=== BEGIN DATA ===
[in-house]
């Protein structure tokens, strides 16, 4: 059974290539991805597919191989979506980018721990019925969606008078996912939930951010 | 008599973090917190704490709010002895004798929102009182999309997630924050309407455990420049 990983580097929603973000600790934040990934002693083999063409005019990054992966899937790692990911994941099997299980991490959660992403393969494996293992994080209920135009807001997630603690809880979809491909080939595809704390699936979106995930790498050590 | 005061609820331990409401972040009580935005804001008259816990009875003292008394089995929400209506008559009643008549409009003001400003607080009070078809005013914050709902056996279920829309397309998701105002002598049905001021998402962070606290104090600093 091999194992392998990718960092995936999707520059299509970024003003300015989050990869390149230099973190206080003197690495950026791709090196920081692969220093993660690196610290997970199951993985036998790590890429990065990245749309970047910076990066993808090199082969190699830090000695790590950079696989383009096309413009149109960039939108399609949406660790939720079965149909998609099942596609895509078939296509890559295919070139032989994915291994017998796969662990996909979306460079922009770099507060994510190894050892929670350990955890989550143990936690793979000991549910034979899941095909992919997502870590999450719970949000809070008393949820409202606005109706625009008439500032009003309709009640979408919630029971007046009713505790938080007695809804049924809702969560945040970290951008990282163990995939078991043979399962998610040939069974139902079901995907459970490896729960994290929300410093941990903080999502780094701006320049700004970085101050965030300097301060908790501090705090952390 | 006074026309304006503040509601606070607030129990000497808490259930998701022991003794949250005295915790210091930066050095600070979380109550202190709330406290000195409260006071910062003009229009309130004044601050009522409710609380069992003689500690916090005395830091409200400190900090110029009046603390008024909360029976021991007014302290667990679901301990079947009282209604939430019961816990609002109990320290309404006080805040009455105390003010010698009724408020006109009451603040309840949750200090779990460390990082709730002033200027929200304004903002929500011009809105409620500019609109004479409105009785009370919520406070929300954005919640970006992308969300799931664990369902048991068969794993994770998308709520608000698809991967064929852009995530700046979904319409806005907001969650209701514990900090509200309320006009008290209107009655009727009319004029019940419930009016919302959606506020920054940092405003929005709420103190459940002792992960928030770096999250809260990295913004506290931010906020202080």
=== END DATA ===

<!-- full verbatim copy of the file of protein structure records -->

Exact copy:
[in-house]
């Protein structure tokens, strides 16, 4: 059974290539991805597919191989979506980018721990019925969606008078996912939930951010 | 008599973090917190704490709010002895004798929102009182999309997630924050309407455990420049 990983580097929603973000600790934040990934002693083999063409005019990054992966899937790692990911994941099997299980991490959660992403393969494996293992994080209920135009807001997630603690809880979809491909080939595809704390699936979106995930790498050590 | 005061609820331990409401972040009580935005804001008259816990009875003292008394089995929400209506008559009643008549409009003001400003607080009070078809005013914050709902056996279920829309397309998701105002002598049905001021998402962070606290104090600093 091999194992392998990718960092995936999707520059299509970024003003300015989050990869390149230099973190206080003197690495950026791709090196920081692969220093993660690196610290997970199951993985036998790590890429990065990245749309970047910076990066993808090199082969190699830090000695790590950079696989383009096309413009149109960039939108399609949406660790939720079965149909998609099942596609895509078939296509890559295919070139032989994915291994017998796969662990996909979306460079922009770099507060994510190894050892929670350990955890989550143990936690793979000991549910034979899941095909992919997502870590999450719970949000809070008393949820409202606005109706625009008439500032009003309709009640979408919630029971007046009713505790938080007695809804049924809702969560945040970290951008990282163990995939078991043979399962998610040939069974139902079901995907459970490896729960994290929300410093941990903080999502780094701006320049700004970085101050965030300097301060908790501090705090952390 | 006074026309304006503040509601606070607030129990000497808490259930998701022991003794949250005295915790210091930066050095600070979380109550202190709330406290000195409260006071910062003009229009309130004044601050009522409710609380069992003689500690916090005395830091409200400190900090110029009046603390008024909360029976021991007014302290667990679901301990079947009282209604939430019961816990609002109990320290309404006080805040009455105390003010010698009724408020006109009451603040309840949750200090779990460390990082709730002033200027929200304004903002929500011009809105409620500019609109004479409105009785009370919520406070929300954005919640970006992308969300799931664990369902048991068969794993994770998308709520608000698809991967064929852009995530700046979904319409806005907001969650209701514990900090509200309320006009008290209107009655009727009319004029019940419930009016919302959606506020920054940092405003929005709420103190459940002792992960928030770096999250809260990295913004506290931010906020202080």